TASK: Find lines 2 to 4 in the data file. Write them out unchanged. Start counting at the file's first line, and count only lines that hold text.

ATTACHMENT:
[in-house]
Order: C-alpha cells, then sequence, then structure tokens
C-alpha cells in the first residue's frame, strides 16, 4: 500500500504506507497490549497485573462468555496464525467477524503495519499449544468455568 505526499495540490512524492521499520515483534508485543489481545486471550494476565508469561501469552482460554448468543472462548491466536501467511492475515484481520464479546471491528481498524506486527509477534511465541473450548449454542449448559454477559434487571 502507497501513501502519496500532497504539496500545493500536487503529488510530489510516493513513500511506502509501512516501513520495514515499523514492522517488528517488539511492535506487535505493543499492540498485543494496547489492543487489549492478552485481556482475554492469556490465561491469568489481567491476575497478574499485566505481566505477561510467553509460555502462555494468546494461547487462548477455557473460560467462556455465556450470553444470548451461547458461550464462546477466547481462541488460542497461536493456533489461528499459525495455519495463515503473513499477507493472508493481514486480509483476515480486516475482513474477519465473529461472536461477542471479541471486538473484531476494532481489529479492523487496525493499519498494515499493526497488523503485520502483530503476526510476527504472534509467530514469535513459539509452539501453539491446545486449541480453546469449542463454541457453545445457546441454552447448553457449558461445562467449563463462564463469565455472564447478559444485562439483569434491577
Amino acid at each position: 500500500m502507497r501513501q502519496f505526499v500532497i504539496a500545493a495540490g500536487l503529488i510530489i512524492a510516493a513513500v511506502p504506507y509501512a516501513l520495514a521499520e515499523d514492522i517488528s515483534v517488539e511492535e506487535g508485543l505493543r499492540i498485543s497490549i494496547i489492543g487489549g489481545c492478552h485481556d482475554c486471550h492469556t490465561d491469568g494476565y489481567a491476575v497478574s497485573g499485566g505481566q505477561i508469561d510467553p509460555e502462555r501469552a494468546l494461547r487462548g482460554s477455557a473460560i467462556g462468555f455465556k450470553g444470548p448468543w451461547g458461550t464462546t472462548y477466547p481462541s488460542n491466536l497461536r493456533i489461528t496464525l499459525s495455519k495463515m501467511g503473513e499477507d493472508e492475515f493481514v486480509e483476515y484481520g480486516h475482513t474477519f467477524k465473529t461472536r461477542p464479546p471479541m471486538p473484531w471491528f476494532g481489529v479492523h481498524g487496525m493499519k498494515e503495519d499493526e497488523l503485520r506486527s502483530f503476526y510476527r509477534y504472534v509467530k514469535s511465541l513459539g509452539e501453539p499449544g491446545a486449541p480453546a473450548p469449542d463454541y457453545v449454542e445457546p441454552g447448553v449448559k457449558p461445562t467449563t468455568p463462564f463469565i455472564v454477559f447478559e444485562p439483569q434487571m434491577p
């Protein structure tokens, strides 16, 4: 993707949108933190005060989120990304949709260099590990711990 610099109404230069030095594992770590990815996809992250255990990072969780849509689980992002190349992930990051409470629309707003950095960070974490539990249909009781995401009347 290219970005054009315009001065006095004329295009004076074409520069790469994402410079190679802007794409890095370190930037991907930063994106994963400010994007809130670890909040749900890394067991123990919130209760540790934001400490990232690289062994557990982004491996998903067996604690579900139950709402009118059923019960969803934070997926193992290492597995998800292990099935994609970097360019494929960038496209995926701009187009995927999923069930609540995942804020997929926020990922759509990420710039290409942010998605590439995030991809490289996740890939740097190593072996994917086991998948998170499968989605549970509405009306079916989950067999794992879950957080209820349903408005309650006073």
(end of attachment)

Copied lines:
Order: C-alpha cells, then sequence, then structure tokens
C-alpha cells in the first residue's frame, strides 16, 4: 500500500504506507497490549497485573462468555496464525467477524503495519499449544468455568 505526499495540490512524492521499520515483534508485543489481545486471550494476565508469561501469552482460554448468543472462548491466536501467511492475515484481520464479546471491528481498524506486527509477534511465541473450548449454542449448559454477559434487571 502507497501513501502519496500532497504539496500545493500536487503529488510530489510516493513513500511506502509501512516501513520495514515499523514492522517488528517488539511492535506487535505493543499492540498485543494496547489492543487489549492478552485481556482475554492469556490465561491469568489481567491476575497478574499485566505481566505477561510467553509460555502462555494468546494461547487462548477455557473460560467462556455465556450470553444470548451461547458461550464462546477466547481462541488460542497461536493456533489461528499459525495455519495463515503473513499477507493472508493481514486480509483476515480486516475482513474477519465473529461472536461477542471479541471486538473484531476494532481489529479492523487496525493499519498494515499493526497488523503485520502483530503476526510476527504472534509467530514469535513459539509452539501453539491446545486449541480453546469449542463454541457453545445457546441454552447448553457449558461445562467449563463462564463469565455472564447478559444485562439483569434491577
Amino acid at each position: 500500500m502507497r501513501q502519496f505526499v500532497i504539496a500545493a495540490g500536487l503529488i510530489i512524492a510516493a513513500v511506502p504506507y509501512a516501513l520495514a521499520e515499523d514492522i517488528s515483534v517488539e511492535e506487535g508485543l505493543r499492540i498485543s497490549i494496547i489492543g487489549g489481545c492478552h485481556d482475554c486471550h492469556t490465561d491469568g494476565y489481567a491476575v497478574s497485573g499485566g505481566q505477561i508469561d510467553p509460555e502462555r501469552a494468546l494461547r487462548g482460554s477455557a473460560i467462556g462468555f455465556k450470553g444470548p448468543w451461547g458461550t464462546t472462548y477466547p481462541s488460542n491466536l497461536r493456533i489461528t496464525l499459525s495455519k495463515m501467511g503473513e499477507d493472508e492475515f493481514v486480509e483476515y484481520g480486516h475482513t474477519f467477524k465473529t461472536r461477542p464479546p471479541m471486538p473484531w471491528f476494532g481489529v479492523h481498524g487496525m493499519k498494515e503495519d499493526e497488523l503485520r506486527s502483530f503476526y510476527r509477534y504472534v509467530k514469535s511465541l513459539g509452539e501453539p499449544g491446545a486449541p480453546a473450548p469449542d463454541y457453545v449454542e445457546p441454552g447448553v449448559k457449558p461445562t467449563t468455568p463462564f463469565i455472564v454477559f447478559e444485562p439483569q434487571m434491577p